The Verifiable Data Registry is a trusted intermediary maintaining the DIDs and VC schemas. It can be either decentralized and stored directly on the blockchain or closed and controlled by a centralized third party for some internal company use cases.
The registry will contain logic on resolving the DID to the DID Document. There can be multiple registries in an ecosystem, and they can leverage blockchains as a ledger system for storing and amending information.
Lifecycle of a VC
Let’s explore an example to understand how VCs are issued and verified. Alice is currently a student at a university that issues her VC as a credential for her enrollment.
- Alice (receiver/prover) requests a verifiable credential from the university. The university (issuer) already has its own DID registered with the DID registry.
- The university requests Alice’s DID.
- The university validates that she is indeed a student and provides Alice with a VC signed by the university’s DID and Alice’s DID. The VC contains a list of claims the issuer has endorsed about Alice, such as her enrollment status, graduation year, immigration status, and more.
- Alice stores the VC safely in her digital wallet.
Now Alice would like to use her VC to access a student discount at a museum. To do this, she needs her VC verified.
- Alice creates a verifiable presentation (VP), an entity that contains a subset of the claims in her VC, to maintain privacy and ensure the verifier does not receive more information than appropriate.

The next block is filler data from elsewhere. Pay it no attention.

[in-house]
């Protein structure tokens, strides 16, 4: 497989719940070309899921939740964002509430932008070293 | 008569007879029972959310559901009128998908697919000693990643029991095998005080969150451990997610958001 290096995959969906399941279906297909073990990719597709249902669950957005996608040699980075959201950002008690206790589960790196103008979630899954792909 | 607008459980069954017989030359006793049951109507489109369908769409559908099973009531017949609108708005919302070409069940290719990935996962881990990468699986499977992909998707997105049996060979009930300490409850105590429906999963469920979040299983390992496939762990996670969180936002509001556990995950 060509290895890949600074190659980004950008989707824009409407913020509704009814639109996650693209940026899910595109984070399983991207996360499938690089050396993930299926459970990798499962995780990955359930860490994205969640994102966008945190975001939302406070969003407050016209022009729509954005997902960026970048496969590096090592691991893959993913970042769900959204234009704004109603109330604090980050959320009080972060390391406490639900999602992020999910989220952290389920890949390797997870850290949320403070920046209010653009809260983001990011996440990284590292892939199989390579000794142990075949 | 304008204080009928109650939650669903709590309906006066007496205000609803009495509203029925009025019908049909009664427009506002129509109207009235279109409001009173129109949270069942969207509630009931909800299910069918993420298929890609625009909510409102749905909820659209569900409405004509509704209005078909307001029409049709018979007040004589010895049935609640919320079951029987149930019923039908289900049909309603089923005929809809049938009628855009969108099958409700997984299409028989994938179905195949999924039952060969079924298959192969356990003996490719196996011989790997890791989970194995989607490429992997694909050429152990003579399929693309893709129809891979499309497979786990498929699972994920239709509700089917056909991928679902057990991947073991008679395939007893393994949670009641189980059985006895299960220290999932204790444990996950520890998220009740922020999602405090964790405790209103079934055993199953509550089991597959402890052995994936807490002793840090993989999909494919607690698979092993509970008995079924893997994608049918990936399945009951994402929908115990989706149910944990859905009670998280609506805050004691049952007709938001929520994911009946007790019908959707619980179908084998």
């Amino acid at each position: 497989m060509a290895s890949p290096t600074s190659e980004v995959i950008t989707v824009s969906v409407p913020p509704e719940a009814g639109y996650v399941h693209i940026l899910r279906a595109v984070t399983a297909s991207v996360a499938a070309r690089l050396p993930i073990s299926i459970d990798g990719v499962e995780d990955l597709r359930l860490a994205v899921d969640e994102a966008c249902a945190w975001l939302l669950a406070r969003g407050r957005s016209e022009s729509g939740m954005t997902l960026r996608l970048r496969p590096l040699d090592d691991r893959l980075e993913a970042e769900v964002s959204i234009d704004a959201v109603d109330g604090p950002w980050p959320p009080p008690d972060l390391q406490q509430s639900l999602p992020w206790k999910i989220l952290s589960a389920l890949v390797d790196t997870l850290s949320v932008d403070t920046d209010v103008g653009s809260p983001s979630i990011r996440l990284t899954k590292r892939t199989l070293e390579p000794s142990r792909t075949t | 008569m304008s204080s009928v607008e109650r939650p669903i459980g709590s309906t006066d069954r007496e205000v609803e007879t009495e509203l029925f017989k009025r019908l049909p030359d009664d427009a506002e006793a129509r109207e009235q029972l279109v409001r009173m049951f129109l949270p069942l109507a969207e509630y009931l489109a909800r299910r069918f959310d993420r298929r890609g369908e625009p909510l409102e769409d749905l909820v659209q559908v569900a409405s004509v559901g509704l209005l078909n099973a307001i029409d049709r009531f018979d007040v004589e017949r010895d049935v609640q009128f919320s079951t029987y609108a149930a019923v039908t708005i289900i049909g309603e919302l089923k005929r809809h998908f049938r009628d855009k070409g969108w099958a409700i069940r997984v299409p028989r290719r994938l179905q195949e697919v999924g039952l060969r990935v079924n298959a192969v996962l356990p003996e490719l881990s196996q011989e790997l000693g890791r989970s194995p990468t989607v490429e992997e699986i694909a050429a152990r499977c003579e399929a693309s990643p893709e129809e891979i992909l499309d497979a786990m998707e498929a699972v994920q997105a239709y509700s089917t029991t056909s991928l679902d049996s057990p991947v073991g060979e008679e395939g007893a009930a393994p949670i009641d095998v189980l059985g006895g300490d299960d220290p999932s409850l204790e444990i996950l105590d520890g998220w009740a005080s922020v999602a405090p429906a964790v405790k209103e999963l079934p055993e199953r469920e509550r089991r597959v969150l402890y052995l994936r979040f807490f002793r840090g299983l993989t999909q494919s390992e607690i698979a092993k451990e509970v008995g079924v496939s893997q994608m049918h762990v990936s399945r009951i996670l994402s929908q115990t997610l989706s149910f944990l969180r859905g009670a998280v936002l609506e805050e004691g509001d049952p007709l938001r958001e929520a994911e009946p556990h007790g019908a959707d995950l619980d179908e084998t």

- The museum (verifier) receives the VP containing one or more claims. For each claim, the verifier uses Alice and the university’s DIDs to retrieve the DID Documents for Alice and the university using the registry.
- Using the keys on the documents, the verifier concludes whether the signatures in the claim are from Alice and the university. Once her VP is verified, Alice is allowed to pay a discounted entry fee for the museum.
The DID methods chosen provide the issuer and VC holder with different features or permissions. Some DID methods allow the issuer or recipient to revoke the VC at any time or replace it with a new one. In this example, the university can revoke the proof of enrollment VC it provides Alice if she graduates or takes a leave of absence.
Alice can hold multiple VCs issued by different organizations in her wallet and control which credentials to showcase. However, Alice has to ensure the security of the VC since the verifier cannot attest to the identity of the individual who provided the presentation. She must revoke access if she is aware her wallet has been compromised.
Why Verifiable Credentials?
While digital certificates are not new, their web2 instantiations – login cookies and Facebook pixels – are controlled by centralized tech behemoths. Applications like Facebook and Google store credentials and user history that they then sell to third-party advertisers — a week of ads from Chipotle across all platforms will follow an innocent search about burritos.
The VC architecture gives individuals control over who their identity is shared with, and allows them to revoke access when necessary.
What are Souls and Soulbound Tokens (SBTs)?
In a recent blog post, Vitalik Buterin outlined his vision for a decentralized society (DeSoc), powered by Soulbound Tokens (SBTs) and Souls. He defined SBTs as NFTs that are “publicly visible, non-transferable (but possibly revocable-by-the-issuer)” and the wallets that hold these SBTs as Souls. An individual can receive an SBT to signify an affiliation to a particular entity — for instance an educational institution, an employer, or a geopolitical state.